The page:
The city will receive half (or $17.5 million, whichever is more) of the ad revenue each year.

Once complete, there will be 7,500 Links in New York City, and the city predicts its ad revenue could reach $500 million in the first 12 years.

Other cities, including London and Philadelphia, will soon have Links of their own, and several more are seeking to replicate this successful PPP.

The Town of Cary, SAS, and Trilliant

The Town of Cary, a suburb of Raleigh, NC, has been growing steadily since the 1970s. Conveniently located just outside Research Triangle Park, the largest research park in the country, Cary has made some very tech-savvy partners, and has been quietly overhauling its infrastructure with innovative technologies.

Cary has taken a rather unique approach to smart city tech, which helped them become a  Smart Cities Council’s 2018 Smart City Readiness Challenge winner. The town has turned its Town Hall campus into a “mini-city” and invited private-sector companies to come in and test their smart city solutions.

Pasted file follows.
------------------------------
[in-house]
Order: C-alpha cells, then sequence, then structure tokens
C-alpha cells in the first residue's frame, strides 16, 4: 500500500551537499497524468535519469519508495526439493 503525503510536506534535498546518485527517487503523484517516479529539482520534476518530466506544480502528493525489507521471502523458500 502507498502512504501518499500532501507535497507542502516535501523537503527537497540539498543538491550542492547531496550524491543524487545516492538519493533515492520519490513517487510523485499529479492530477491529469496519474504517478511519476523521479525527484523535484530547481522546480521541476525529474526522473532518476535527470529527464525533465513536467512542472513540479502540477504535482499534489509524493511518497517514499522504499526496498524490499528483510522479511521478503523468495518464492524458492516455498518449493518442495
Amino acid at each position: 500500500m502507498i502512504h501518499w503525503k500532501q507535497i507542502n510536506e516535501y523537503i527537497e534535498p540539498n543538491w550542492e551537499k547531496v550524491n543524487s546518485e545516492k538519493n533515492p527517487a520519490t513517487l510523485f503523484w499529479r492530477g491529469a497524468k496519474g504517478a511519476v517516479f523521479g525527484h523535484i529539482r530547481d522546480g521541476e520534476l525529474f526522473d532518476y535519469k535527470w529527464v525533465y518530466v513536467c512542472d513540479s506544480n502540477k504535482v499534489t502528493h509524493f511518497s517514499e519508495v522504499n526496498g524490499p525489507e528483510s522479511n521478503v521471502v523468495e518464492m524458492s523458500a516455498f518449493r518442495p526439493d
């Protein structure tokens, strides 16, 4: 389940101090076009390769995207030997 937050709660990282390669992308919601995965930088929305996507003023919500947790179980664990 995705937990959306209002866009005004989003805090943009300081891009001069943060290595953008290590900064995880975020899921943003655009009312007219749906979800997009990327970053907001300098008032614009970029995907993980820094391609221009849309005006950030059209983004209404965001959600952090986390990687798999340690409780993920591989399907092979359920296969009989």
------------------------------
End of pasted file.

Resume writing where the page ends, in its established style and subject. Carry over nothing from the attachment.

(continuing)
The Town Hall campus includes a park, community center, police department, arts and history center, town hall building, and parking garage. This means Cary can test IoT solutions for smart parking, energy, utilities, public safety, traffic management, citizen engagement, and IT co-creation all from it’s Town Hall campus.

This “mini-city” testing bed allows private companies to “be messy without interrupting citizen’s lives.” It also allows local subject matter experts the chance to help test out new ideas. Multiple technologies can be tested simultaneously, and once a solution is found, it can be implemented in the town right away.

So what partnerships has the Town of Cary built?